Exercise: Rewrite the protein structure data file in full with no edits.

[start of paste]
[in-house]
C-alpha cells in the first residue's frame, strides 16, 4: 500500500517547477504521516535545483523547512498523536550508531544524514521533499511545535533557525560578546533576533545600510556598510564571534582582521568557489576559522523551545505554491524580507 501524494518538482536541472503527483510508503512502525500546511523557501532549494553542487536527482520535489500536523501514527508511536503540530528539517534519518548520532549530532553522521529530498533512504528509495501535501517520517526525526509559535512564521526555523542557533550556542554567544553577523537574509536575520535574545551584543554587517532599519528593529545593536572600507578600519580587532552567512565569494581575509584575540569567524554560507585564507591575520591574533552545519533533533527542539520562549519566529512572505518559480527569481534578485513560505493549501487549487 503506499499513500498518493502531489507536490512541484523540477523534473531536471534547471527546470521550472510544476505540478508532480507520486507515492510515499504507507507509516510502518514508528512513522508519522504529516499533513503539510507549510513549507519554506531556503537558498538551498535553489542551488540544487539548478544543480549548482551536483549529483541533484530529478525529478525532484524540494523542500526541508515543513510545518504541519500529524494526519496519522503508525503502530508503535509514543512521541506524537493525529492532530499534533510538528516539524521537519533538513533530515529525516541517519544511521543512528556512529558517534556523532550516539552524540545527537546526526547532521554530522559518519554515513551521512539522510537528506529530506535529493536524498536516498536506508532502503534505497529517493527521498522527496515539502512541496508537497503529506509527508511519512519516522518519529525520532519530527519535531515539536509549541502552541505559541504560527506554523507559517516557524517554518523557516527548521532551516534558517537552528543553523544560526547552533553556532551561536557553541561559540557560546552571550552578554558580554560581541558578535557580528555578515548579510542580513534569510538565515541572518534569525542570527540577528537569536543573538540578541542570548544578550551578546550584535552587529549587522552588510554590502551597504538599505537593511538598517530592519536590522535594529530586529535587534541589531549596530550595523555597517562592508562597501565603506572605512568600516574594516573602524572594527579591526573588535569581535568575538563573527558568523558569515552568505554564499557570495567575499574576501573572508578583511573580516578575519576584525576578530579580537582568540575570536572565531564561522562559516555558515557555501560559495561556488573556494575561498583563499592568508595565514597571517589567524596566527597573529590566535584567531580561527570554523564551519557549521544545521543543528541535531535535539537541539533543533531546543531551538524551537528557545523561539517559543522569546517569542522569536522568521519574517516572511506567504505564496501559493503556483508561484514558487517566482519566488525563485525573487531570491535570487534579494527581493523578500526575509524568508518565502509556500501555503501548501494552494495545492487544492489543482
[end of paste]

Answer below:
[in-house]
C-alpha cells in the first residue's frame, strides 16, 4: 500500500517547477504521516535545483523547512498523536550508531544524514521533499511545535533557525560578546533576533545600510556598510564571534582582521568557489576559522523551545505554491524580507 501524494518538482536541472503527483510508503512502525500546511523557501532549494553542487536527482520535489500536523501514527508511536503540530528539517534519518548520532549530532553522521529530498533512504528509495501535501517520517526525526509559535512564521526555523542557533550556542554567544553577523537574509536575520535574545551584543554587517532599519528593529545593536572600507578600519580587532552567512565569494581575509584575540569567524554560507585564507591575520591574533552545519533533533527542539520562549519566529512572505518559480527569481534578485513560505493549501487549487 503506499499513500498518493502531489507536490512541484523540477523534473531536471534547471527546470521550472510544476505540478508532480507520486507515492510515499504507507507509516510502518514508528512513522508519522504529516499533513503539510507549510513549507519554506531556503537558498538551498535553489542551488540544487539548478544543480549548482551536483549529483541533484530529478525529478525532484524540494523542500526541508515543513510545518504541519500529524494526519496519522503508525503502530508503535509514543512521541506524537493525529492532530499534533510538528516539524521537519533538513533530515529525516541517519544511521543512528556512529558517534556523532550516539552524540545527537546526526547532521554530522559518519554515513551521512539522510537528506529530506535529493536524498536516498536506508532502503534505497529517493527521498522527496515539502512541496508537497503529506509527508511519512519516522518519529525520532519530527519535531515539536509549541502552541505559541504560527506554523507559517516557524517554518523557516527548521532551516534558517537552528543553523544560526547552533553556532551561536557553541561559540557560546552571550552578554558580554560581541558578535557580528555578515548579510542580513534569510538565515541572518534569525542570527540577528537569536543573538540578541542570548544578550551578546550584535552587529549587522552588510554590502551597504538599505537593511538598517530592519536590522535594529530586529535587534541589531549596530550595523555597517562592508562597501565603506572605512568600516574594516573602524572594527579591526573588535569581535568575538563573527558568523558569515552568505554564499557570495567575499574576501573572508578583511573580516578575519576584525576578530579580537582568540575570536572565531564561522562559516555558515557555501560559495561556488573556494575561498583563499592568508595565514597571517589567524596566527597573529590566535584567531580561527570554523564551519557549521544545521543543528541535531535535539537541539533543533531546543531551538524551537528557545523561539517559543522569546517569542522569536522568521519574517516572511506567504505564496501559493503556483508561484514558487517566482519566488525563485525573487531570491535570487534579494527581493523578500526575509524568508518565502509556500501555503501548501494552494495545492487544492489543482